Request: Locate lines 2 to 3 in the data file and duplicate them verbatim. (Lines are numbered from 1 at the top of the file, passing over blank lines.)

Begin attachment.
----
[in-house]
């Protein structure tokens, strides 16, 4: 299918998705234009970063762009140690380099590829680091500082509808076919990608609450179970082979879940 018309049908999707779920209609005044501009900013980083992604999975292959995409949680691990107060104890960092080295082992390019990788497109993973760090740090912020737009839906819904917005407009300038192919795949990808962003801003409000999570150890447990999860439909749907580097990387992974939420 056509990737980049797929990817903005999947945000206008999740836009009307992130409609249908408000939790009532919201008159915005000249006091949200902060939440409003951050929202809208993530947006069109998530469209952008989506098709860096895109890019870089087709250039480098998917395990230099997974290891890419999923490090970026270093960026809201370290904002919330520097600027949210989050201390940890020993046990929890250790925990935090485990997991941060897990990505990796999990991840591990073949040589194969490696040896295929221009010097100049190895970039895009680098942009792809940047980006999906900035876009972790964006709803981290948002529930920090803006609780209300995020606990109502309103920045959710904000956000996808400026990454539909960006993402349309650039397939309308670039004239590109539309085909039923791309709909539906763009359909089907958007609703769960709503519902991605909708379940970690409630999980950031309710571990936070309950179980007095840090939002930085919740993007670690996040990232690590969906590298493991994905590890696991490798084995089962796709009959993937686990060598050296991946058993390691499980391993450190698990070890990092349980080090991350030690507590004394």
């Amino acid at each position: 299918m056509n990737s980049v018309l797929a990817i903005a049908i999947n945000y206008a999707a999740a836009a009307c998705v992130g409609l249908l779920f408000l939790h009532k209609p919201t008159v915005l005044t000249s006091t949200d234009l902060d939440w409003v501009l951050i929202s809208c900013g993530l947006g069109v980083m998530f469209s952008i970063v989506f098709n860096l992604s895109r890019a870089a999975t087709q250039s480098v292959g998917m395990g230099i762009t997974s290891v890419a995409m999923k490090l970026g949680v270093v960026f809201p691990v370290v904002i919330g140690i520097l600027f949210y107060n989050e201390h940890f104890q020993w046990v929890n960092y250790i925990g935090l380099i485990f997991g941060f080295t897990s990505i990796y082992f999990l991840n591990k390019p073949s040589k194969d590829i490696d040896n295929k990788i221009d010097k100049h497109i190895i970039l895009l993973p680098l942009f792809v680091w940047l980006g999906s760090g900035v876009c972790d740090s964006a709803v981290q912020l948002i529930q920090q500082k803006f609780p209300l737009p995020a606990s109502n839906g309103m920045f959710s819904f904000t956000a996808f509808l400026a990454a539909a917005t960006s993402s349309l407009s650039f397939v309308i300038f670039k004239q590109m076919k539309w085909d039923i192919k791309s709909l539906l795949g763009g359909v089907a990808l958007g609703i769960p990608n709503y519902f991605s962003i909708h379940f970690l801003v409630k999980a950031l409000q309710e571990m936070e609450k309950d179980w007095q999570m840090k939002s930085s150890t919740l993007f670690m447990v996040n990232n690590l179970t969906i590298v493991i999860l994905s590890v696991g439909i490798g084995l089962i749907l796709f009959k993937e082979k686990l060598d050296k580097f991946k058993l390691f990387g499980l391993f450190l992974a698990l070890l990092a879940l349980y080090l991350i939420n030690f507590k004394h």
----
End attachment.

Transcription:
């Protein structure tokens, strides 16, 4: 299918998705234009970063762009140690380099590829680091500082509808076919990608609450179970082979879940 018309049908999707779920209609005044501009900013980083992604999975292959995409949680691990107060104890960092080295082992390019990788497109993973760090740090912020737009839906819904917005407009300038192919795949990808962003801003409000999570150890447990999860439909749907580097990387992974939420 056509990737980049797929990817903005999947945000206008999740836009009307992130409609249908408000939790009532919201008159915005000249006091949200902060939440409003951050929202809208993530947006069109998530469209952008989506098709860096895109890019870089087709250039480098998917395990230099997974290891890419999923490090970026270093960026809201370290904002919330520097600027949210989050201390940890020993046990929890250790925990935090485990997991941060897990990505990796999990991840591990073949040589194969490696040896295929221009010097100049190895970039895009680098942009792809940047980006999906900035876009972790964006709803981290948002529930920090803006609780209300995020606990109502309103920045959710904000956000996808400026990454539909960006993402349309650039397939309308670039004239590109539309085909039923791309709909539906763009359909089907958007609703769960709503519902991605909708379940970690409630999980950031309710571990936070309950179980007095840090939002930085919740993007670690996040990232690590969906590298493991994905590890696991490798084995089962796709009959993937686990060598050296991946058993390691499980391993450190698990070890990092349980080090991350030690507590004394």
């Amino acid at each position: 299918m056509n990737s980049v018309l797929a990817i903005a049908i999947n945000y206008a999707a999740a836009a009307c998705v992130g409609l249908l779920f408000l939790h009532k209609p919201t008159v915005l005044t000249s006091t949200d234009l902060d939440w409003v501009l951050i929202s809208c900013g993530l947006g069109v980083m998530f469209s952008i970063v989506f098709n860096l992604s895109r890019a870089a999975t087709q250039s480098v292959g998917m395990g230099i762009t997974s290891v890419a995409m999923k490090l970026g949680v270093v960026f809201p691990v370290v904002i919330g140690i520097l600027f949210y107060n989050e201390h940890f104890q020993w046990v929890n960092y250790i925990g935090l380099i485990f997991g941060f080295t897990s990505i990796y082992f999990l991840n591990k390019p073949s040589k194969d590829i490696d040896n295929k990788i221009d010097k100049h497109i190895i970039l895009l993973p680098l942009f792809v680091w940047l980006g999906s760090g900035v876009c972790d740090s964006a709803v981290q912020l948002i529930q920090q500082k803006f609780p209300l737009p995020a606990s109502n839906g309103m920045f959710s819904f904000t956000a996808f509808l400026a990454a539909a917005t960006s993402s349309l407009s650039f397939v309308i300038f670039k004239q590109m076919k539309w085909d039923i192919k791309s709909l539906l795949g763009g359909v089907a990808l958007g609703i769960p990608n709503y519902f991605s962003i909708h379940f970690l801003v409630k999980a950031l409000q309710e571990m936070e609450k309950d179980w007095q999570m840090k939002s930085s150890t919740l993007f670690m447990v996040n990232n690590l179970t969906i590298v493991i999860l994905s590890v696991g439909i490798g084995l089962i749907l796709f009959k993937e082979k686990l060598d050296k580097f991946k058993l390691f990387g499980l391993f450190l992974a698990l070890l990092a879940l349980y080090l991350i939420n030690f507590k004394h």